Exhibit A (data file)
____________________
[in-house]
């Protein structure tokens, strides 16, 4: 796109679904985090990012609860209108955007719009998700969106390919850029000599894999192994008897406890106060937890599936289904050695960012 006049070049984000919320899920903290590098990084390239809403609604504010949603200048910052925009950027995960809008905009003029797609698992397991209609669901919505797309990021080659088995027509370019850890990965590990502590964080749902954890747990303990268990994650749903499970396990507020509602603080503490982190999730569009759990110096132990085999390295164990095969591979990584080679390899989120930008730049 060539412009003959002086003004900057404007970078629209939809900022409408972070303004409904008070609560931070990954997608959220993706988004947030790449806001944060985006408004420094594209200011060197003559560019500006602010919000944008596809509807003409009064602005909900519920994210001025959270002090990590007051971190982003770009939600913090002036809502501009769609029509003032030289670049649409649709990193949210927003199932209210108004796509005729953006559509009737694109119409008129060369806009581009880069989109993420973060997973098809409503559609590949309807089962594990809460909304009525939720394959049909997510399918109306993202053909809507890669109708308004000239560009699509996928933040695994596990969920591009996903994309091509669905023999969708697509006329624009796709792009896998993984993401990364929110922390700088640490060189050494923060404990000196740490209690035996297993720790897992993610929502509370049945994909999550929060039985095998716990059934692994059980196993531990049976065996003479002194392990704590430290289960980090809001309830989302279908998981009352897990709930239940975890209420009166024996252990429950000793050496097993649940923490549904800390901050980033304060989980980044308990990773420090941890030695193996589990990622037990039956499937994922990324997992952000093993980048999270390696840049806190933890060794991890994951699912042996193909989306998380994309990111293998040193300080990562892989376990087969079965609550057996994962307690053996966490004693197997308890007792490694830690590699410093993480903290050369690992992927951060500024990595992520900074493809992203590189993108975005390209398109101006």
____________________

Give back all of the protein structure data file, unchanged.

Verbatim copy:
[in-house]
């Protein structure tokens, strides 16, 4: 796109679904985090990012609860209108955007719009998700969106390919850029000599894999192994008897406890106060937890599936289904050695960012 006049070049984000919320899920903290590098990084390239809403609604504010949603200048910052925009950027995960809008905009003029797609698992397991209609669901919505797309990021080659088995027509370019850890990965590990502590964080749902954890747990303990268990994650749903499970396990507020509602603080503490982190999730569009759990110096132990085999390295164990095969591979990584080679390899989120930008730049 060539412009003959002086003004900057404007970078629209939809900022409408972070303004409904008070609560931070990954997608959220993706988004947030790449806001944060985006408004420094594209200011060197003559560019500006602010919000944008596809509807003409009064602005909900519920994210001025959270002090990590007051971190982003770009939600913090002036809502501009769609029509003032030289670049649409649709990193949210927003199932209210108004796509005729953006559509009737694109119409008129060369806009581009880069989109993420973060997973098809409503559609590949309807089962594990809460909304009525939720394959049909997510399918109306993202053909809507890669109708308004000239560009699509996928933040695994596990969920591009996903994309091509669905023999969708697509006329624009796709792009896998993984993401990364929110922390700088640490060189050494923060404990000196740490209690035996297993720790897992993610929502509370049945994909999550929060039985095998716990059934692994059980196993531990049976065996003479002194392990704590430290289960980090809001309830989302279908998981009352897990709930239940975890209420009166024996252990429950000793050496097993649940923490549904800390901050980033304060989980980044308990990773420090941890030695193996589990990622037990039956499937994922990324997992952000093993980048999270390696840049806190933890060794991890994951699912042996193909989306998380994309990111293998040193300080990562892989376990087969079965609550057996994962307690053996966490004693197997308890007792490694830690590699410093993480903290050369690992992927951060500024990595992520900074493809992203590189993108975005390209398109101006």